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    Ukraine-News ++ Majority of Germans support NATO’s two percent target ++


    This is what Biden is offering Ukraine after the war

    The US is ready to offer Ukraine similar protection to Israel after the war. Meanwhile, President Zelenskyy names a condition for his participation in the forthcoming NATO summit. Follow all developments in the Ukraine war and other news on WELT on TV.

    EA large majority of Germans are in favor of the federal government spending at least two percent of gross domestic product (GDP) on defense every year. The NATO states have each committed themselves to this goal. In a survey by the opinion research institute YouGov on behalf of the German Press Agency, only 18 percent of those questioned said that two percent was too much for them. On the other hand, 45 percent think the brand the federal government is aiming for is just right. 21 percent want even more defense spending.

    The federal government has set itself the goal of spending two percent of economic power on defense every year in the future. The value is to be reached for the first time in the coming year with the help of a special fund of 100 billion euros decided in 2022 after the Russian invasion of Ukraine. This year, NATO estimates German spending at 1.57 percent.

    The NATO states had agreed in 2014 that all alliance states should approach the target value of two percent by 2024. Last Friday, shortly before their summit in Vilnius, Lithuania, they decided to make the two percent a minimum target. In the future, all member states should therefore spend at least two percent on defense. In addition to Germany, almost 20 other NATO countries are currently missing the two percent.

    All developments in the live ticker:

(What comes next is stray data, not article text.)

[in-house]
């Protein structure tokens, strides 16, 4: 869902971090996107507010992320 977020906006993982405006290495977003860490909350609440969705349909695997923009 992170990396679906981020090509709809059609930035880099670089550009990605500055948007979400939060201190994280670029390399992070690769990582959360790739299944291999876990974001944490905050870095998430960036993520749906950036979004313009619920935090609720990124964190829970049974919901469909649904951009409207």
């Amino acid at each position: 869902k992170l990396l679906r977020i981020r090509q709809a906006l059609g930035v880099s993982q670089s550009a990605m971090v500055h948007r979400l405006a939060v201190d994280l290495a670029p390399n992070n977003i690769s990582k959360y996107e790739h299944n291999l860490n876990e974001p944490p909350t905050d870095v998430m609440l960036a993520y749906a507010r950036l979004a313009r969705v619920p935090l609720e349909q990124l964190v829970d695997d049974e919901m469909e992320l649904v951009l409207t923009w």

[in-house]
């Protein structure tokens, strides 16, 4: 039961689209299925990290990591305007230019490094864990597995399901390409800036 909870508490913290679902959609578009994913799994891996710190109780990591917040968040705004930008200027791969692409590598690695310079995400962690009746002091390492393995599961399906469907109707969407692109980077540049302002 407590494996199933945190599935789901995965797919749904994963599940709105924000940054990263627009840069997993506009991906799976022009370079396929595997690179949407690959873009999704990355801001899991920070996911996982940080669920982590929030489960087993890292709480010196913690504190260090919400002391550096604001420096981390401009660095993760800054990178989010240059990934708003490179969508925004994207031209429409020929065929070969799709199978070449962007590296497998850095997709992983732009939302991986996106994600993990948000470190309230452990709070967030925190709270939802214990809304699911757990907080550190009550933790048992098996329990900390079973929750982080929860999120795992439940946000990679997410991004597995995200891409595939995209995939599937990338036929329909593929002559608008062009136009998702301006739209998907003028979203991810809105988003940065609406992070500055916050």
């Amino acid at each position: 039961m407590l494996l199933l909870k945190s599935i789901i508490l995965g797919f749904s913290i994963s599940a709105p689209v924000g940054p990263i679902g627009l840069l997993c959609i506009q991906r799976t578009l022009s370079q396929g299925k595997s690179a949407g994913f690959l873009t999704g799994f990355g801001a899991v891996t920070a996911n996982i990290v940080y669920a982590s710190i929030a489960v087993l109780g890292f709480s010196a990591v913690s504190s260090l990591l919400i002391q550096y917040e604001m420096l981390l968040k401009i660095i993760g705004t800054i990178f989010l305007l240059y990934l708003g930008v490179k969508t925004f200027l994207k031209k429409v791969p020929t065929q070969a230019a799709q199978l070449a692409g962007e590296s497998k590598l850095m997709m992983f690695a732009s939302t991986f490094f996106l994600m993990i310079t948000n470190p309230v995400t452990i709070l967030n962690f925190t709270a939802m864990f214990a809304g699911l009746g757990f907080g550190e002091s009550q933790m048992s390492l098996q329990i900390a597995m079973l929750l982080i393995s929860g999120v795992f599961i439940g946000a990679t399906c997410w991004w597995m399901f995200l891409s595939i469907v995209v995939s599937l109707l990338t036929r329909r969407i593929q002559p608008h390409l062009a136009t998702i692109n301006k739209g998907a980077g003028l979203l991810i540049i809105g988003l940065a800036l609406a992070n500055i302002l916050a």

04:30 a.m. – Bundestag report does not see any NATO countries participating in the war

    The scientific services of the Bundestag currently see no legal indications that Germany or other NATO countries are involved in the Ukraine war through their arms deliveries – as Russia accuses them of. “There are still no explicit legal opinions in international law that would rate the support of the NATO states in favor of Ukraine as a form of conflict participation,” says a recent report commissioned by Left-wing MP Sevim Dagdelen the German Press Agency is available.

    However, the scientists complain that the criteria for conflict participation in international law are not defined clearly enough. It’s not just about the “hardware”, i.e. the scope and quality of the weapons supplied. The “software” must also be taken into account, i.e. the extent to which states are involved in the coordination, targeting or control of combat operations, for example via information from their secret services or military advice and training. “The challenge for the theory of international law is to define the criteria for conflict participation more precisely and to link them back to the relevant state practice in order to increase their acceptance.”

    03:17 Moscow: Ukrainian advances at Bakhmut pushed back

    The Russian Defense Ministry has announced that Russian troops pushed back Ukrainian advances near Bakhmut. The fierce fighting there would be complicated by the hilly topography.